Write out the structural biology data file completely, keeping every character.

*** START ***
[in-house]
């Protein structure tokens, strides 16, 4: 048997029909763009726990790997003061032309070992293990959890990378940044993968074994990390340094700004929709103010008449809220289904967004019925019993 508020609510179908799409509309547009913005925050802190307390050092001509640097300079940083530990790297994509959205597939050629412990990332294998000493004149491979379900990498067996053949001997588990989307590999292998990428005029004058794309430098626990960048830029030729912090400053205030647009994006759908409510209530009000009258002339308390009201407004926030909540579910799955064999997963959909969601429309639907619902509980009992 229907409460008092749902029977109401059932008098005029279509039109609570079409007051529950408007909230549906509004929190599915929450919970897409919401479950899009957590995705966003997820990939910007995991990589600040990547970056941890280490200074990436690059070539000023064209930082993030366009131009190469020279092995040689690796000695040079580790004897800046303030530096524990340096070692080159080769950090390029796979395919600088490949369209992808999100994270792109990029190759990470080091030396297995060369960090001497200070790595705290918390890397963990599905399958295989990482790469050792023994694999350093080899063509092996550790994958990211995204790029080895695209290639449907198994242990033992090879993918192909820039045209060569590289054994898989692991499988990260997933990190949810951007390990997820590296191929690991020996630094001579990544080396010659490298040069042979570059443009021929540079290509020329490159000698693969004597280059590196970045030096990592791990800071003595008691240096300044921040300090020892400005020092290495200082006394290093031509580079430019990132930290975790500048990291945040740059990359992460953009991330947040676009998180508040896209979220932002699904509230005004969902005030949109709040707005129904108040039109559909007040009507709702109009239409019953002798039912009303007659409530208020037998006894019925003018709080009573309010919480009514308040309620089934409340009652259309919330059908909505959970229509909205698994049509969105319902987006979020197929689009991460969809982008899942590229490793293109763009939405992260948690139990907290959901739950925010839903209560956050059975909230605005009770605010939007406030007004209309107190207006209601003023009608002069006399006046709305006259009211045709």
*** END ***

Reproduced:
[in-house]
């Protein structure tokens, strides 16, 4: 048997029909763009726990790997003061032309070992293990959890990378940044993968074994990390340094700004929709103010008449809220289904967004019925019993 508020609510179908799409509309547009913005925050802190307390050092001509640097300079940083530990790297994509959205597939050629412990990332294998000493004149491979379900990498067996053949001997588990989307590999292998990428005029004058794309430098626990960048830029030729912090400053205030647009994006759908409510209530009000009258002339308390009201407004926030909540579910799955064999997963959909969601429309639907619902509980009992 229907409460008092749902029977109401059932008098005029279509039109609570079409007051529950408007909230549906509004929190599915929450919970897409919401479950899009957590995705966003997820990939910007995991990589600040990547970056941890280490200074990436690059070539000023064209930082993030366009131009190469020279092995040689690796000695040079580790004897800046303030530096524990340096070692080159080769950090390029796979395919600088490949369209992808999100994270792109990029190759990470080091030396297995060369960090001497200070790595705290918390890397963990599905399958295989990482790469050792023994694999350093080899063509092996550790994958990211995204790029080895695209290639449907198994242990033992090879993918192909820039045209060569590289054994898989692991499988990260997933990190949810951007390990997820590296191929690991020996630094001579990544080396010659490298040069042979570059443009021929540079290509020329490159000698693969004597280059590196970045030096990592791990800071003595008691240096300044921040300090020892400005020092290495200082006394290093031509580079430019990132930290975790500048990291945040740059990359992460953009991330947040676009998180508040896209979220932002699904509230005004969902005030949109709040707005129904108040039109559909007040009507709702109009239409019953002798039912009303007659409530208020037998006894019925003018709080009573309010919480009514308040309620089934409340009652259309919330059908909505959970229509909205698994049509969105319902987006979020197929689009991460969809982008899942590229490793293109763009939405992260948690139990907290959901739950925010839903209560956050059975909230605005009770605010939007406030007004209309107190207006209601003023009608002069006399006046709305006259009211045709």